The blind man falls in the street and the florist helps him to his feet, a strong bond develops between the two.

       We go back four decades to Christian, and find him a sick man, alone, penniless and distraught, but still filled with determination to seek out Cécile and rekindle their immense love. Will this be the case? Or is he too late?

 

Cantwell’s play is richly layered, with numerous story threads crossing three generations. It is a tale that requires a great deal of thought, concentration and consideration. You may well go home pondering dozens of questions, such as ‘Did she plant those flower seeds to suggest human fertilisation?’, ‘Was she in the womb?’ and ‘Were those two characters the same person?’ This rare quality of a writing skill demands a second viewing.

Assisted by award winning director, Ian Sinclair, with dramaturgic support from Peter Matheson and John Carter, director Cantwell has gathered a magnificent team of lateral thinkers. She has given them a chance to use their imagination, thus producing a beautiful and exciting visual experience. Some of the audience may leave the theatre asking themselves what certain scenes or symbolism meant, e.g. Christian being so depressed that he became ‘rooted’ to the earth. Little touches like the white contact lenses showing the corneal dystrophy of the blind person. The plane trip, with Sarah Nelson as the passenger, was so well observed that I found myself laughing aloud.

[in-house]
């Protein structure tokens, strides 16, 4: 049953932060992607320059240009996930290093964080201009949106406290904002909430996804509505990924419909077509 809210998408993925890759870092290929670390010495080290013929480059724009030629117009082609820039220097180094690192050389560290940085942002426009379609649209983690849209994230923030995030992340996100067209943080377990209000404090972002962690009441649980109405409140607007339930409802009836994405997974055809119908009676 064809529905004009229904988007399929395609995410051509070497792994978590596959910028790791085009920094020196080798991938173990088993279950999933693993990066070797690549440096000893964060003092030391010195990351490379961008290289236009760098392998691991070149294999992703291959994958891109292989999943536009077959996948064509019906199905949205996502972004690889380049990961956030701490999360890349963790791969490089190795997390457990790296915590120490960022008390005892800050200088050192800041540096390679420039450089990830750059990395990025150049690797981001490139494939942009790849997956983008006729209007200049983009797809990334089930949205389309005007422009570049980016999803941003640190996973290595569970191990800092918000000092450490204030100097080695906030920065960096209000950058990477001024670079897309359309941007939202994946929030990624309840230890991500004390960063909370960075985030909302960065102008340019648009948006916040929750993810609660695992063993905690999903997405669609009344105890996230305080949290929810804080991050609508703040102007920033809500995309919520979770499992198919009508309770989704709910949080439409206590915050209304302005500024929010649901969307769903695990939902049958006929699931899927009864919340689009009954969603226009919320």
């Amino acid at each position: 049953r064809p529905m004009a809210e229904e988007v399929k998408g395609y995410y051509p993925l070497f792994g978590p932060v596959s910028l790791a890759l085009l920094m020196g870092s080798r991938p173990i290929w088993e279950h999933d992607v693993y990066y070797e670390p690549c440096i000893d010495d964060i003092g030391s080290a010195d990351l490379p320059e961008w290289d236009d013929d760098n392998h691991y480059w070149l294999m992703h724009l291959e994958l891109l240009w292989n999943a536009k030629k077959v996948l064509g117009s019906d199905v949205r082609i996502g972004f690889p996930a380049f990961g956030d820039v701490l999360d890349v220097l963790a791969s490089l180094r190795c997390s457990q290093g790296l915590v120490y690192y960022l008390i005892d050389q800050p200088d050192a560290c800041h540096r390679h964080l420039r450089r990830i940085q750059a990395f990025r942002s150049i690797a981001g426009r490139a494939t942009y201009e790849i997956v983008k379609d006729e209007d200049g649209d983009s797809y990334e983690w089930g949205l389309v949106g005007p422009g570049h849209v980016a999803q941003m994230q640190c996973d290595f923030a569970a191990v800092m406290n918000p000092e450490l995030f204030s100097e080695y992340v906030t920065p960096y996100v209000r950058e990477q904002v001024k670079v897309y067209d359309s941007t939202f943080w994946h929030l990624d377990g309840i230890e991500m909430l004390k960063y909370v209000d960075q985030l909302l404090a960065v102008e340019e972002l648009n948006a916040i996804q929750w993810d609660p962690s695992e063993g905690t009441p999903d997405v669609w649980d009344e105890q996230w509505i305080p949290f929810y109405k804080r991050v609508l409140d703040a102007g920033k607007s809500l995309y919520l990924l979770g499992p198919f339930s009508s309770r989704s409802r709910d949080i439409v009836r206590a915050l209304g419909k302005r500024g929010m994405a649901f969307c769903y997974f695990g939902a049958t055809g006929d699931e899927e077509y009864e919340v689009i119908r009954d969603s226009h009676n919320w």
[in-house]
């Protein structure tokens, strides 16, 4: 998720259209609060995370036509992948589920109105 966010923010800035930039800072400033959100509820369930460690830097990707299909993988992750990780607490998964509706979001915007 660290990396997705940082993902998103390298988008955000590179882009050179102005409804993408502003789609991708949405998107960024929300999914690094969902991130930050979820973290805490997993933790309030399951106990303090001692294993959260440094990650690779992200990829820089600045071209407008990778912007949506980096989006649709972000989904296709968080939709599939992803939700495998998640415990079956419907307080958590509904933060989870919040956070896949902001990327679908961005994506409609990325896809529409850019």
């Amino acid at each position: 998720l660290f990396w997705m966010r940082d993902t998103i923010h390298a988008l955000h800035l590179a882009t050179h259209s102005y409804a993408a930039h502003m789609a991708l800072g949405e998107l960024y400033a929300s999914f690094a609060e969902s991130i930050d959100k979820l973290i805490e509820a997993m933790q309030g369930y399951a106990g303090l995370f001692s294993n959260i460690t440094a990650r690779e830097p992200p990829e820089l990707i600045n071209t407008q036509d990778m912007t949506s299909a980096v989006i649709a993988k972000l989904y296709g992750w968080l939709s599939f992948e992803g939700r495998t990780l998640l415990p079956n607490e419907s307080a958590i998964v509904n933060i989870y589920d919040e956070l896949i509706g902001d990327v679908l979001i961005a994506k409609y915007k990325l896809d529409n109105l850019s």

Lisa Scott-Murphy and Sarah Nelson took the standard, plodding stage movement into a breathtaking, almost balletic style. For example, in a crowded street scene – with lines of shoes on the floor representing the crowds – the actors swayed as they ‘danced’ with their spinning umbrellas. Later, there was another piece of visual magic from designer Bruce McKinven, as Christian stood in the pouring rain with water streaming from his umbrella, yet there was no rain from above! Bruce also gave us numerous surreal, ‘living’ locations, including a hospital, the Paris Metro and an ethereal woodland scene. The visual ingenuity was complemented by Ben Collins’ superb sound effects. Cye Wood and Jason Noble played Nick Wales’s subtle, melodic string and woodwind music.